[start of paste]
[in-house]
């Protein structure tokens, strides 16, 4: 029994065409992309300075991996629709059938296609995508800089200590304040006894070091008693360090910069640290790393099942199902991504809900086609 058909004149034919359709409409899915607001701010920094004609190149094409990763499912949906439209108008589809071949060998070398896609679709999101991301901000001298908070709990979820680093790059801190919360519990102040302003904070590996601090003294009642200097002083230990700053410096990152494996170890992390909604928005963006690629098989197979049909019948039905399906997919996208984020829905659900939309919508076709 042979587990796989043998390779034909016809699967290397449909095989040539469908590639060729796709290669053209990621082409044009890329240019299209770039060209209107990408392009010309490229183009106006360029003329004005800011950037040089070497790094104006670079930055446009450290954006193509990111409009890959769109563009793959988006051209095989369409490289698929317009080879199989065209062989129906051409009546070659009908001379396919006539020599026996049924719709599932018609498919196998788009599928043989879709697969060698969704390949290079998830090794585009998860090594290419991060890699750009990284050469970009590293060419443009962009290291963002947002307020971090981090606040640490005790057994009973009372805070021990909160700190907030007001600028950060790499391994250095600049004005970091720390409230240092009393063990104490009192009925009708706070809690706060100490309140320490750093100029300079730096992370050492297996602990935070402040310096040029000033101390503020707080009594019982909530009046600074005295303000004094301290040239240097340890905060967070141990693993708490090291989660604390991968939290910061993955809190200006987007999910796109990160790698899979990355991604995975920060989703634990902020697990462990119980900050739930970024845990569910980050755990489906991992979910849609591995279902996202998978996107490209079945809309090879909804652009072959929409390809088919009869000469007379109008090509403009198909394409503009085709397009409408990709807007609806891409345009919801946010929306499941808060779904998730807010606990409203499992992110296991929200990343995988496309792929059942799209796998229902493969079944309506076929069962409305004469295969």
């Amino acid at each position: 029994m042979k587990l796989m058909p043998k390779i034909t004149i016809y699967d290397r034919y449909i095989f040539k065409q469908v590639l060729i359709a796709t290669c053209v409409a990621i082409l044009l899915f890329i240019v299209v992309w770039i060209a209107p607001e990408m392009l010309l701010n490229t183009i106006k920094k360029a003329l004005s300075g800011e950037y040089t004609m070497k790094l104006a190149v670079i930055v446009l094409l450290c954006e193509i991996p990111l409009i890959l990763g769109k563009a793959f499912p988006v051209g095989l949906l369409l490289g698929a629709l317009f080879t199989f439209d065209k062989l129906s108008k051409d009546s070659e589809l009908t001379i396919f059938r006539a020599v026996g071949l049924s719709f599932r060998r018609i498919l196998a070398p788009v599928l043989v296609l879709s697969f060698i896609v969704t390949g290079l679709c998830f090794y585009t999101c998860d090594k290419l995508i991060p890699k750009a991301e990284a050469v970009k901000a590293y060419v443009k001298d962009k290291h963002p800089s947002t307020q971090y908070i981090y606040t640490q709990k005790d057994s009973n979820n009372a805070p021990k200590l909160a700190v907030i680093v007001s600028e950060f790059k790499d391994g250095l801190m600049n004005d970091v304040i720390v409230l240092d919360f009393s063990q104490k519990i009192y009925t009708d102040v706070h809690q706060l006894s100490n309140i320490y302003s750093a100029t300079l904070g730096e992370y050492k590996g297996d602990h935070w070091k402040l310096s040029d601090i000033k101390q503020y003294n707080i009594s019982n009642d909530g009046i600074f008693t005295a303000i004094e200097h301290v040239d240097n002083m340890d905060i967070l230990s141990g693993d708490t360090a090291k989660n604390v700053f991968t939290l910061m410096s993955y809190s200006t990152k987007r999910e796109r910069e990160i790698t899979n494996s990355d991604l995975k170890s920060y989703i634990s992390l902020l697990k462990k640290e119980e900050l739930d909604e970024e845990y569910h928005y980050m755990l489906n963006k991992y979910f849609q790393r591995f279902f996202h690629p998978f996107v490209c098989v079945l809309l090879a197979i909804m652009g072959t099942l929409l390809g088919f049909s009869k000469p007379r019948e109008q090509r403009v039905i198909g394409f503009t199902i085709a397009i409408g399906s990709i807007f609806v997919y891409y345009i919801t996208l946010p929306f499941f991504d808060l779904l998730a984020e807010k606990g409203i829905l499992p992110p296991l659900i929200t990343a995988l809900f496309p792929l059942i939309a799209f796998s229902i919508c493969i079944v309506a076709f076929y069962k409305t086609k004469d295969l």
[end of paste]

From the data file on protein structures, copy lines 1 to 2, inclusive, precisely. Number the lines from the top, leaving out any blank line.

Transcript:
[in-house]
């Protein structure tokens, strides 16, 4: 029994065409992309300075991996629709059938296609995508800089200590304040006894070091008693360090910069640290790393099942199902991504809900086609 058909004149034919359709409409899915607001701010920094004609190149094409990763499912949906439209108008589809071949060998070398896609679709999101991301901000001298908070709990979820680093790059801190919360519990102040302003904070590996601090003294009642200097002083230990700053410096990152494996170890992390909604928005963006690629098989197979049909019948039905399906997919996208984020829905659900939309919508076709 042979587990796989043998390779034909016809699967290397449909095989040539469908590639060729796709290669053209990621082409044009890329240019299209770039060209209107990408392009010309490229183009106006360029003329004005800011950037040089070497790094104006670079930055446009450290954006193509990111409009890959769109563009793959988006051209095989369409490289698929317009080879199989065209062989129906051409009546070659009908001379396919006539020599026996049924719709599932018609498919196998788009599928043989879709697969060698969704390949290079998830090794585009998860090594290419991060890699750009990284050469970009590293060419443009962009290291963002947002307020971090981090606040640490005790057994009973009372805070021990909160700190907030007001600028950060790499391994250095600049004005970091720390409230240092009393063990104490009192009925009708706070809690706060100490309140320490750093100029300079730096992370050492297996602990935070402040310096040029000033101390503020707080009594019982909530009046600074005295303000004094301290040239240097340890905060967070141990693993708490090291989660604390991968939290910061993955809190200006987007999910796109990160790698899979990355991604995975920060989703634990902020697990462990119980900050739930970024845990569910980050755990489906991992979910849609591995279902996202998978996107490209079945809309090879909804652009072959929409390809088919009869000469007379109008090509403009198909394409503009085709397009409408990709807007609806891409345009919801946010929306499941808060779904998730807010606990409203499992992110296991929200990343995988496309792929059942799209796998229902493969079944309506076929069962409305004469295969």